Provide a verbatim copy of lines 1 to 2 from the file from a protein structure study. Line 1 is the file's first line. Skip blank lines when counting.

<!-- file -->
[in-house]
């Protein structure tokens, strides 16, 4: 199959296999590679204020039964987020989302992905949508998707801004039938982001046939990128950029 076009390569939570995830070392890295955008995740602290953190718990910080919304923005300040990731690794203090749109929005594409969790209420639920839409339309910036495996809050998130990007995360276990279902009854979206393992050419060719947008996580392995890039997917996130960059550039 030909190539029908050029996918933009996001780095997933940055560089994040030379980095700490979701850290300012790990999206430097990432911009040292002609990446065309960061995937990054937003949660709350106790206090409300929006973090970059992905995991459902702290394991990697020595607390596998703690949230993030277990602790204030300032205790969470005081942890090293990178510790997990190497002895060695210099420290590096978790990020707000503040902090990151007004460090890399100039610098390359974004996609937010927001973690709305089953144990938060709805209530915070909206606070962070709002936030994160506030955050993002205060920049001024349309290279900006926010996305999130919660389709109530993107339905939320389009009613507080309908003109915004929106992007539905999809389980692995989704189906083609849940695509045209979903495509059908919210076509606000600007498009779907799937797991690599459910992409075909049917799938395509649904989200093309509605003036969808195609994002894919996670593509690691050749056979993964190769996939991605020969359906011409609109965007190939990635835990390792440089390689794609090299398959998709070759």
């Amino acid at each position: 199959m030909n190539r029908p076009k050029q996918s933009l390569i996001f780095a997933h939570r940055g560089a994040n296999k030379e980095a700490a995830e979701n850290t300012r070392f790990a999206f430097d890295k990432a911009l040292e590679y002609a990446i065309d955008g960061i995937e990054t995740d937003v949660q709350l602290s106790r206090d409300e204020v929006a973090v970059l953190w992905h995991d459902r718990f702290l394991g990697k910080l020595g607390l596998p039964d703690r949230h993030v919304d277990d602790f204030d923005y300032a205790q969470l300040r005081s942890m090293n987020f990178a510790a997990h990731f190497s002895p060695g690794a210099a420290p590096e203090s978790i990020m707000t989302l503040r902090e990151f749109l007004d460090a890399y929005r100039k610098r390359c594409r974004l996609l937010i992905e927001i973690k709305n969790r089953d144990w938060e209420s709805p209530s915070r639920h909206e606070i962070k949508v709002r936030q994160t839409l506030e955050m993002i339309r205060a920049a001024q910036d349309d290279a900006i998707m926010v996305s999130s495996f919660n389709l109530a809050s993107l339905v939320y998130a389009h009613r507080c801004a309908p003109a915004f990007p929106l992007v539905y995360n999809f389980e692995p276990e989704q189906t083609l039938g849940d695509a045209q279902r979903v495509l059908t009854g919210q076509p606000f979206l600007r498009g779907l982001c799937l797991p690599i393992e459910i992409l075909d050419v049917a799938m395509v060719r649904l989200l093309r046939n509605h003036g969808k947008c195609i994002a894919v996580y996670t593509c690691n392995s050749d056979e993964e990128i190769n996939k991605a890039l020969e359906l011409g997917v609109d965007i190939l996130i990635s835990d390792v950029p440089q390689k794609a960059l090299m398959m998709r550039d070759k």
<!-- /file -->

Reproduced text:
[in-house]
């Protein structure tokens, strides 16, 4: 199959296999590679204020039964987020989302992905949508998707801004039938982001046939990128950029 076009390569939570995830070392890295955008995740602290953190718990910080919304923005300040990731690794203090749109929005594409969790209420639920839409339309910036495996809050998130990007995360276990279902009854979206393992050419060719947008996580392995890039997917996130960059550039 030909190539029908050029996918933009996001780095997933940055560089994040030379980095700490979701850290300012790990999206430097990432911009040292002609990446065309960061995937990054937003949660709350106790206090409300929006973090970059992905995991459902702290394991990697020595607390596998703690949230993030277990602790204030300032205790969470005081942890090293990178510790997990190497002895060695210099420290590096978790990020707000503040902090990151007004460090890399100039610098390359974004996609937010927001973690709305089953144990938060709805209530915070909206606070962070709002936030994160506030955050993002205060920049001024349309290279900006926010996305999130919660389709109530993107339905939320389009009613507080309908003109915004929106992007539905999809389980692995989704189906083609849940695509045209979903495509059908919210076509606000600007498009779907799937797991690599459910992409075909049917799938395509649904989200093309509605003036969808195609994002894919996670593509690691050749056979993964190769996939991605020969359906011409609109965007190939990635835990390792440089390689794609090299398959998709070759």